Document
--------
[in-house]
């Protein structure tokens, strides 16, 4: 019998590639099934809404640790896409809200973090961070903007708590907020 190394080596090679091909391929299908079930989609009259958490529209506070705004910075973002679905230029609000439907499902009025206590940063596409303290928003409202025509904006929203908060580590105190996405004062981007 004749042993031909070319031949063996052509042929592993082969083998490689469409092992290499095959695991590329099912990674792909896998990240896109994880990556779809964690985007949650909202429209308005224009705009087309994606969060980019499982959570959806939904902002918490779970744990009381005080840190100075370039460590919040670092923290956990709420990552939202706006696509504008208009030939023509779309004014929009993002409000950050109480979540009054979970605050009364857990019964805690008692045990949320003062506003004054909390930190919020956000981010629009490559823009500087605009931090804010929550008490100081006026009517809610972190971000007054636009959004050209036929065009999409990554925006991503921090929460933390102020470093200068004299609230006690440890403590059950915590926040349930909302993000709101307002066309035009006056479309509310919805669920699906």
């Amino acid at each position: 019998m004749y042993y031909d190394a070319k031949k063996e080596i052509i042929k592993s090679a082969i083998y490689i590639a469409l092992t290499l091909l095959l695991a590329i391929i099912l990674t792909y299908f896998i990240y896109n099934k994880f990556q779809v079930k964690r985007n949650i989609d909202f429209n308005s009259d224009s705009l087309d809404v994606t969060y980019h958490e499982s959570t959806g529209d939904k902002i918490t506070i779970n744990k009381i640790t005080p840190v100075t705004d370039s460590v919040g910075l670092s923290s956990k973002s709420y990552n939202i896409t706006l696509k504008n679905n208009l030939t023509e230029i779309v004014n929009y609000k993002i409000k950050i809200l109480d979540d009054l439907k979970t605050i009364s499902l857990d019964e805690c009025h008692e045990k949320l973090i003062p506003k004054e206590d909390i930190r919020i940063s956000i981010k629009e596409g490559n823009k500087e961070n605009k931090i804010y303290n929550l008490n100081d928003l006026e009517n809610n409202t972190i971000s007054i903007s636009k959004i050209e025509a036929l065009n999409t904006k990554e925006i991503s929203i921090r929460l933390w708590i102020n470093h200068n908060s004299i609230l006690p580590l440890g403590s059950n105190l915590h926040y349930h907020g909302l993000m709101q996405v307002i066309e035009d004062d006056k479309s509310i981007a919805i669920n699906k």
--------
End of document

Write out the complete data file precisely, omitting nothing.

[in-house]
């Protein structure tokens, strides 16, 4: 019998590639099934809404640790896409809200973090961070903007708590907020 190394080596090679091909391929299908079930989609009259958490529209506070705004910075973002679905230029609000439907499902009025206590940063596409303290928003409202025509904006929203908060580590105190996405004062981007 004749042993031909070319031949063996052509042929592993082969083998490689469409092992290499095959695991590329099912990674792909896998990240896109994880990556779809964690985007949650909202429209308005224009705009087309994606969060980019499982959570959806939904902002918490779970744990009381005080840190100075370039460590919040670092923290956990709420990552939202706006696509504008208009030939023509779309004014929009993002409000950050109480979540009054979970605050009364857990019964805690008692045990949320003062506003004054909390930190919020956000981010629009490559823009500087605009931090804010929550008490100081006026009517809610972190971000007054636009959004050209036929065009999409990554925006991503921090929460933390102020470093200068004299609230006690440890403590059950915590926040349930909302993000709101307002066309035009006056479309509310919805669920699906």
């Amino acid at each position: 019998m004749y042993y031909d190394a070319k031949k063996e080596i052509i042929k592993s090679a082969i083998y490689i590639a469409l092992t290499l091909l095959l695991a590329i391929i099912l990674t792909y299908f896998i990240y896109n099934k994880f990556q779809v079930k964690r985007n949650i989609d909202f429209n308005s009259d224009s705009l087309d809404v994606t969060y980019h958490e499982s959570t959806g529209d939904k902002i918490t506070i779970n744990k009381i640790t005080p840190v100075t705004d370039s460590v919040g910075l670092s923290s956990k973002s709420y990552n939202i896409t706006l696509k504008n679905n208009l030939t023509e230029i779309v004014n929009y609000k993002i409000k950050i809200l109480d979540d009054l439907k979970t605050i009364s499902l857990d019964e805690c009025h008692e045990k949320l973090i003062p506003k004054e206590d909390i930190r919020i940063s956000i981010k629009e596409g490559n823009k500087e961070n605009k931090i804010y303290n929550l008490n100081d928003l006026e009517n809610n409202t972190i971000s007054i903007s636009k959004i050209e025509a036929l065009n999409t904006k990554e925006i991503s929203i921090r929460l933390w708590i102020n470093h200068n908060s004299i609230l006690p580590l440890g403590s059950n105190l915590h926040y349930h907020g909302l993000m709101q996405v307002i066309e035009d004062d006056k479309s509310i981007a919805i669920n699906k």